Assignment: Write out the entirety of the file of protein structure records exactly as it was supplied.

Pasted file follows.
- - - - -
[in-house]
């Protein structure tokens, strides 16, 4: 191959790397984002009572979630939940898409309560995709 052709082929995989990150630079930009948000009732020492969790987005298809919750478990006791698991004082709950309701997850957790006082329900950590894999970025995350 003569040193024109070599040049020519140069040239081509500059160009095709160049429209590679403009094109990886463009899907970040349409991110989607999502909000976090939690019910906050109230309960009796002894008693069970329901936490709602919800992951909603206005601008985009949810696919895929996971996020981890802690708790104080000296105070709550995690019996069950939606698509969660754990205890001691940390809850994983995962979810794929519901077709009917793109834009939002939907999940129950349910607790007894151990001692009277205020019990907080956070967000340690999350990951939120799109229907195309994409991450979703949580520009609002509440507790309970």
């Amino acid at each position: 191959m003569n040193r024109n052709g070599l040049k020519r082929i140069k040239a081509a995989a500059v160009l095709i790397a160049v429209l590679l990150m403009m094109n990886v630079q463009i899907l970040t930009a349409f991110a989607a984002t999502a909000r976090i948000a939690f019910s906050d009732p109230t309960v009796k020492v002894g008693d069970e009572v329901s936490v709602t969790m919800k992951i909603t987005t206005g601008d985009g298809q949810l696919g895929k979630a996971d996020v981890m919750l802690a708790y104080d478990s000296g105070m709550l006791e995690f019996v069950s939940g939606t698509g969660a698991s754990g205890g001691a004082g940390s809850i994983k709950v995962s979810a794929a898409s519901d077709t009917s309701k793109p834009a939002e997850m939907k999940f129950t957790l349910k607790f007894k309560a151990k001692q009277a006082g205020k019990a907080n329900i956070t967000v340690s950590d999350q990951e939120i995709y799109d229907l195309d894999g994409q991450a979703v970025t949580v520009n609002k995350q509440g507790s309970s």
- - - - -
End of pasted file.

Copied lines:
[in-house]
């Protein structure tokens, strides 16, 4: 191959790397984002009572979630939940898409309560995709 052709082929995989990150630079930009948000009732020492969790987005298809919750478990006791698991004082709950309701997850957790006082329900950590894999970025995350 003569040193024109070599040049020519140069040239081509500059160009095709160049429209590679403009094109990886463009899907970040349409991110989607999502909000976090939690019910906050109230309960009796002894008693069970329901936490709602919800992951909603206005601008985009949810696919895929996971996020981890802690708790104080000296105070709550995690019996069950939606698509969660754990205890001691940390809850994983995962979810794929519901077709009917793109834009939002939907999940129950349910607790007894151990001692009277205020019990907080956070967000340690999350990951939120799109229907195309994409991450979703949580520009609002509440507790309970």
């Amino acid at each position: 191959m003569n040193r024109n052709g070599l040049k020519r082929i140069k040239a081509a995989a500059v160009l095709i790397a160049v429209l590679l990150m403009m094109n990886v630079q463009i899907l970040t930009a349409f991110a989607a984002t999502a909000r976090i948000a939690f019910s906050d009732p109230t309960v009796k020492v002894g008693d069970e009572v329901s936490v709602t969790m919800k992951i909603t987005t206005g601008d985009g298809q949810l696919g895929k979630a996971d996020v981890m919750l802690a708790y104080d478990s000296g105070m709550l006791e995690f019996v069950s939940g939606t698509g969660a698991s754990g205890g001691a004082g940390s809850i994983k709950v995962s979810a794929a898409s519901d077709t009917s309701k793109p834009a939002e997850m939907k999940f129950t957790l349910k607790f007894k309560a151990k001692q009277a006082g205020k019990a907080n329900i956070t967000v340690s950590d999350q990951e939120i995709y799109d229907l195309d894999g994409q991450a979703v970025t949580v520009n609002k995350q509440g507790s309970s």